The US-based Episcopal Church’s Executive Council has reaffirmed its support for the Sioux people of Standing Rock as they protest against the construction of a major oil pipeline through ancient burial grounds and the Missouri River.
Council members said the church pledges to “continue to support the action and leadership of the Standing Rock Sioux Nation as the salt and light of the nation in its unwavering support of the sacredness of water, land, and other resources and reminding us all of the sacred calling to faithfulness.”
The Dakota Access Pipeline is a $3.78 billion USD (approximately £2.85 billion GBP) infrastructure project that will transport between 450,000 to 570,000 barrels of oil per day from the Bakken and Three Forks production areas in North Dakota to Patoka, Illinois, through a 1,172-mile, 30-inch diameter pipe.
The Council endorsed the Standing Rock Sioux Nation’s call for a march on Washington D.C. planned for next month. The resolution said the march was “for the purpose of proclaiming the continuing concern for our sacred waters and lands as well as challenging our government to fulfill all relevant treaty obligations of the United States to all federally recognised tribes.”
The Council also praised the Episcopal Church and its ecumenical partners in the water protection actions led by the Standing Rock Sioux Nation. The Rev. John Floberg, council member and priest-in-charge of Episcopal congregations on the North Dakota side of Standing Rock, drew specific praise, as did “the hundreds of Episcopal lay and clergy who responded to his call for support.”
The Episcopal Church has advocated with the Sioux Nation about the Dakota Access Pipeline since the middle of last year. Local Episcopalians have also provided a ministry of presence in and around Cannon Ball, North Dakota, the focal point for groups of water protectors that gathered near the proposed crossing.
Presiding Bishop Michael Curry told the Executive Council that Episcopalians must engage in the public square but that they should root their engagement in the values of Jesus: “That’s how we avoid becoming labeled as just another interest group - because we’re not looking out for our own self-interest,” he said.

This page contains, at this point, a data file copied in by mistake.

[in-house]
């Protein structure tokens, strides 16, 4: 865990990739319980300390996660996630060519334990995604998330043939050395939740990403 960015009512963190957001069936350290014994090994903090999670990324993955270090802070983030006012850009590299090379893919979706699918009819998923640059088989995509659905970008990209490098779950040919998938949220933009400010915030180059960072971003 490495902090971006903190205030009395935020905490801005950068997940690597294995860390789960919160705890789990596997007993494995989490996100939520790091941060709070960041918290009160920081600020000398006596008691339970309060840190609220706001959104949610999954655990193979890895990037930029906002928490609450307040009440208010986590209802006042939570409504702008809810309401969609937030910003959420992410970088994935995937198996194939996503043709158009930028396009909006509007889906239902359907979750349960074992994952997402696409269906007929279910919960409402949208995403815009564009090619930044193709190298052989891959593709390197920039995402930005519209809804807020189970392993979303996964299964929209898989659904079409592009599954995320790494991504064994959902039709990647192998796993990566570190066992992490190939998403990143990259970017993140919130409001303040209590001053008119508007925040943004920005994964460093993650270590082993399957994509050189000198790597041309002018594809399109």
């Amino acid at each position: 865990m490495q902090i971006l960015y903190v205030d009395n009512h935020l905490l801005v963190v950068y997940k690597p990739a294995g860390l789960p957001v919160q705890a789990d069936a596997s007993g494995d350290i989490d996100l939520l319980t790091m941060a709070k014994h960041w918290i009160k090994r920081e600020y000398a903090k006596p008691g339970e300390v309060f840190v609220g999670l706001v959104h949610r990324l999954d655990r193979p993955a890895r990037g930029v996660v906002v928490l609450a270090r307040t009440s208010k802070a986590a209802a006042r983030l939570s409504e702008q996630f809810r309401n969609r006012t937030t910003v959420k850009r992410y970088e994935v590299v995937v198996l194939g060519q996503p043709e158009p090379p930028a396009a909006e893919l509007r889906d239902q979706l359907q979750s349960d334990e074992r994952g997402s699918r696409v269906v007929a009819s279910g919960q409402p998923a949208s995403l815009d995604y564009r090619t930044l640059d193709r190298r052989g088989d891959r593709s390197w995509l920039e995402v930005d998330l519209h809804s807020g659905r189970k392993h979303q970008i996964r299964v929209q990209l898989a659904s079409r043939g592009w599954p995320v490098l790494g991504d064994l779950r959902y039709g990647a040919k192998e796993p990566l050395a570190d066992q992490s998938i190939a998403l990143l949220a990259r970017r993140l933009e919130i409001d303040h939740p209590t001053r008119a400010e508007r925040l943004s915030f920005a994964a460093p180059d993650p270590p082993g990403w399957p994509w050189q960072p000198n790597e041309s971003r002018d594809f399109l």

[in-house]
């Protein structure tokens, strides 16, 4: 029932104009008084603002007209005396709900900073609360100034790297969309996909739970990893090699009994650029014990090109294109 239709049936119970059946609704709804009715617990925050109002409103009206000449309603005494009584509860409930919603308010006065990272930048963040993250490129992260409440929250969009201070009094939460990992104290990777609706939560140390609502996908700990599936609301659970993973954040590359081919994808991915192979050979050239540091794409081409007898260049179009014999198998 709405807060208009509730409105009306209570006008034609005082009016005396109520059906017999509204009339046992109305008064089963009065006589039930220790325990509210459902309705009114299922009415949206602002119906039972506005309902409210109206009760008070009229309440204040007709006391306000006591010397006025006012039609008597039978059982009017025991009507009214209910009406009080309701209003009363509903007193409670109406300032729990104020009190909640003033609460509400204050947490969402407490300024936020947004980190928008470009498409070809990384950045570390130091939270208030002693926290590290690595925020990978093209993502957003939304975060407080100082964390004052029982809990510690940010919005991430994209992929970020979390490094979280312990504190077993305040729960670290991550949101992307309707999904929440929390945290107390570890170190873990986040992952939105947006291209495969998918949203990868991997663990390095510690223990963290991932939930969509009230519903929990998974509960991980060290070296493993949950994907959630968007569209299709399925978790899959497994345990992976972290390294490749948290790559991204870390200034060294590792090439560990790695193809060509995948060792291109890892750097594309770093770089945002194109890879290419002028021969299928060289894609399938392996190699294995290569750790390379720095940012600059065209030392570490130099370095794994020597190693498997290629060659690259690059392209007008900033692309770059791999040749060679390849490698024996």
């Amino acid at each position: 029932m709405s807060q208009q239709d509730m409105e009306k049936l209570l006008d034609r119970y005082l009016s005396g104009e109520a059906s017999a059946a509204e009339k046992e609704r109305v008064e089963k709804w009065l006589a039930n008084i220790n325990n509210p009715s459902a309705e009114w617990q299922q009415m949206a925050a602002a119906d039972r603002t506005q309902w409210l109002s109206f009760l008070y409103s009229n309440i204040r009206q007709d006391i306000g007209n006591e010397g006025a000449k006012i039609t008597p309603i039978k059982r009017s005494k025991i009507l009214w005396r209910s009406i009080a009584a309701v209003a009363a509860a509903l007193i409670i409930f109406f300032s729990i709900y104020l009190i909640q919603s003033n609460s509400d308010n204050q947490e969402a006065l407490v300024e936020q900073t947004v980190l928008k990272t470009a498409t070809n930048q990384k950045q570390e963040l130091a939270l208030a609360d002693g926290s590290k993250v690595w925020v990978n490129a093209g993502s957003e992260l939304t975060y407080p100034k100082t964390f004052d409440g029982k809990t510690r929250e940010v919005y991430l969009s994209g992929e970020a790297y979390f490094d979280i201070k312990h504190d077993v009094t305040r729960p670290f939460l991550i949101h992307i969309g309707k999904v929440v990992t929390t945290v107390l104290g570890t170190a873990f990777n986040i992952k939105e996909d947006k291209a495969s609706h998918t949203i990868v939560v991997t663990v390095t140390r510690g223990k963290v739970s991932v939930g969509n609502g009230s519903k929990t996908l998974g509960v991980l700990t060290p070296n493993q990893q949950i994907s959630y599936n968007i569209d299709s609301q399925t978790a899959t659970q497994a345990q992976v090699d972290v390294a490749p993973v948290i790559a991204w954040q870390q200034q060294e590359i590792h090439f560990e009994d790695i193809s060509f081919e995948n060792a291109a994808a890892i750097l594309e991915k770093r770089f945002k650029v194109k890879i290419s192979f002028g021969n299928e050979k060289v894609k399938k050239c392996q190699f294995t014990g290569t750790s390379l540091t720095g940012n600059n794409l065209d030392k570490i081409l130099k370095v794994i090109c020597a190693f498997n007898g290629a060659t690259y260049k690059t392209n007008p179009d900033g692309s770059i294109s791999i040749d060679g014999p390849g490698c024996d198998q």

The Council’s action came shortly after the U.S. Army said it would cancel the environmental impact study it promised to begin two months ago; instead, it will allow construction on the final phase of the pipeline. The announcement was the latest is a series of administrative and legal manoeuvres over the nearly complete pipeline.
In January, in one of the first of an ongoing string of presidential actions, President Donald Trump called for the rapid approval of the pipeline’s final phase, specifically telling the Corps to quickly reconsider conducting the environmental impact study.
Episcopal Public Policy Network issued an advocacy alert just after the Army’s announcement, calling on Episcopalians to contact the Secretary of Defence, James Mattis, and urge him not to grant the final easement without a full impact study “that properly consults the Standing Rock Sioux and upholds treaty obligations.”
Tribal Chairman Dave Archambault II has said the Standing Rock Sioux Nation will challenge the Trump Administration’s move in court: “Our fight is no longer at the North Dakota site itself,” he said. “Our fight is with Congress and the Trump administration. Meet us in Washington on March 10.”
Jan Hasselman, lead attorney for the tribe, said the reversal “continues a historic pattern of broken promises to Indian tribes and unlawful violation of treaty rights. They will be held accountable in court.”